20 Oct 2008
In Search of the Fabled Permaculture Chicken/Greenhouse
For many years I have taught permaculture courses, and like many who do so, I start my courses with the Tale of Two Chickens. This is a very useful way of looking at inputs, outputs, and the science of maximising beneficial relationships, and it concludes with describing one of permaculture’s Holy Grails, The Chicken/Greenhouse. However, now, as I stand on the verge of actually trying to make a chicken greenhouse, I am finding it very difficult to find actual working examples of chicken/greenhouses. Might I have spent years unwittingly promoting a permaculture urban myth?
The idea is straightforward and works brilliantly on paper. Patrick Whitefield in ‘Permaculture in a Nutshell’ sets it out very clearly (you can read it here), and you can read the thinking behind the Chicken/Greenhouse here. The picture below is taken from ‘In a Nutshell’, and captures the essential idea, which is that by placing the 2 elements of chickenhouse and greenhouse together with the proper orientation, you enable, via. good design, interactions to take place that otherwise would not take place and would require energy inputs to make happen. For example, the warmth from the chickens keeps the greenhouse free of frost, the carbon dioxide from the hens benefits the plants, and so on.
On paper it is simplicity itself, and has developed a kind of iconic status as an all-round Good Idea. I regularly see people have ‘aha!’ moments when I teach the chicken/greenhouse, lightbulbs coming on in brains around the room. In practice, I am starting to wonder. I have spent the last couple of days putting up the frame of my new greenhouse, build as an add-on to a south-facing wall off my garage. The greenhouse is 8′ by 16′ and is a deeply thrilling addition to family life. The picture to the left shows the west-facing aspect of it to which I want to affix my chicken house.
And next, here is the chickenhouse, a recent acquisition from a former Skilling Up for Powerdown student, who offered it in exchange for our going to collect it (she was moving house… it is not a regular outcome of the course that people, at the end of the course, get rid of their henhouses…). It is a well built timber hen house about 4ft by 4ft, and the picture to the right shows the end of it that will be joining onto the greenhouse. As you can see it has a vent at the top.
So, my question has been how do I most successfully join these two elements together, and has anyone done so, and most importantly did it actually work? I remember in Ireland meeting someone whose father kept 5 chickens in his conservatory, and swore it kept it frost free… I also remember seeing somewhere a photo of one built at the permaculture project Graham Bell developed in Scotland, the name of which escapes me at the moment, but I don’t remember where I saw it. I have been looking around on the Web, and found case studies of chicken/greenhouses here, and here, but none of them are especially informative. In search of a photo, one link (here) that promised a picture of a chicken/greenhouse, has it so far away in the picture and concealed behind trees as to be entirely useless.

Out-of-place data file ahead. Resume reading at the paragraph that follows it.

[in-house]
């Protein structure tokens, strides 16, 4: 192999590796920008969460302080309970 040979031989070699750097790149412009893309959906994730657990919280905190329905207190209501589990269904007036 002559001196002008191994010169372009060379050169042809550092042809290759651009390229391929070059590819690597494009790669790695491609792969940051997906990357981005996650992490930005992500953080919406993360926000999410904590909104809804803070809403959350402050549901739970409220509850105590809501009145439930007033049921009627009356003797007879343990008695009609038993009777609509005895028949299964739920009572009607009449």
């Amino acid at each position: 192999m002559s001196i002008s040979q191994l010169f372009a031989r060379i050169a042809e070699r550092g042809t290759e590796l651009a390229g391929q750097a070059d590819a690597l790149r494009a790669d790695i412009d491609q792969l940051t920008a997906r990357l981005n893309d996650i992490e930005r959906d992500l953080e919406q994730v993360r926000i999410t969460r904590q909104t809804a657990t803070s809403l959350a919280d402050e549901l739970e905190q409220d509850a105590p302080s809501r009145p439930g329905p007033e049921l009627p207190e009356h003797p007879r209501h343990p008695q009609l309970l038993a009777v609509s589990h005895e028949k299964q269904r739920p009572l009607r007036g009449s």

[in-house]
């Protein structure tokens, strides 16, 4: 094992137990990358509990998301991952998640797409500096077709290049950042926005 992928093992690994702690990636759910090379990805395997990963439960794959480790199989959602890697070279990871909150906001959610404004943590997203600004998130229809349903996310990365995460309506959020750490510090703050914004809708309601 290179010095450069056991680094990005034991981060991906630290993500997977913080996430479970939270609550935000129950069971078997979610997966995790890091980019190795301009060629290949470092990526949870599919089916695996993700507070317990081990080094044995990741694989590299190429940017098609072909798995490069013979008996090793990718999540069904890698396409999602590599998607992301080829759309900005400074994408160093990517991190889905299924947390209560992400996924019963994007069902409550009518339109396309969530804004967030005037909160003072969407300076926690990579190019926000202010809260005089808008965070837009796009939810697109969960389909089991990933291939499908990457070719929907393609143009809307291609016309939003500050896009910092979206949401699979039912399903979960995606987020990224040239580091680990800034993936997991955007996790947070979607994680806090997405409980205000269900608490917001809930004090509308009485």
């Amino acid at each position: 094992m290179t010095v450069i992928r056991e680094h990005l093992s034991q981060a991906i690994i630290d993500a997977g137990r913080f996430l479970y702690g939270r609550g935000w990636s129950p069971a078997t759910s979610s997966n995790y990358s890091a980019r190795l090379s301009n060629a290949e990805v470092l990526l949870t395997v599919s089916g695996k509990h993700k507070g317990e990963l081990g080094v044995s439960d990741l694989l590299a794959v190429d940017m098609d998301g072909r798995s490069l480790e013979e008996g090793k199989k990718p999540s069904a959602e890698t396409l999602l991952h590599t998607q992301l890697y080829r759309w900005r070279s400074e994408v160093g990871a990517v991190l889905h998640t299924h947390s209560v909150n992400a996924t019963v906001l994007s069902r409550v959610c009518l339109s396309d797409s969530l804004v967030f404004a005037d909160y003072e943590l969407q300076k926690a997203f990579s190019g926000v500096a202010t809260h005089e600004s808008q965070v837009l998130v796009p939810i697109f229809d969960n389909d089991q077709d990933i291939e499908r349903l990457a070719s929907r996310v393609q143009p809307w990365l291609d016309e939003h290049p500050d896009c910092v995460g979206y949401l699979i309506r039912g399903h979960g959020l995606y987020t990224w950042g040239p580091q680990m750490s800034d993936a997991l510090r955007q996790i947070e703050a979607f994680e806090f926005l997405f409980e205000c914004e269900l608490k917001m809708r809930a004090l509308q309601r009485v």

What I am looking for is plans, designs, drawings, as well as articles by people who have built them, tested them, evaluated if they work or not, and who can offer their insights. A couple of hours spent rummaging through my permaculture books and magazines, and a couple more on Google, have produced virtually nothing. So, in the belief that I have been missing something, and that actually the world is populated by hundreds of well functioning chicken/greenhouses, I am putting out to you all for your thoughts.
My questions for both permaculture practitioners as well as for any engineers out there who may have thoughts to share are as follows;
- What is the best way to connect them together? Should I just take the side off the chicken house altogether and replace it with chicken wire, or make vents from the top and the bottom of the hen house coming into the greenhouse, or is there some other way of maximising the effectiveness of the heat exchange? Presumably the place where the warmth from the chickens enters the greenhouse should be as low down as possible?
- Presumably also the hen house needs to be as insulated as possible, so that any heat generated does go into the greenhouse rather than out through the walls?
- Is it necessary to be able to close the vents at any time so they don’t interact with each other?
So, this is a request for the collective wisdom of the Permaculture movement to rain down on my little chickenhouse…. help me out here. Of course it might be the case that the ammonia produced by the chickens is such that any growth in the plants is simply burnt off by the accumulation of foul gases, or that if one forgets one summer morning to let the chickens out early enough, they simply roast in a what is unwittingly a highly effective solar oven. Any thoughts (and in particular photos or design advice) gladly received.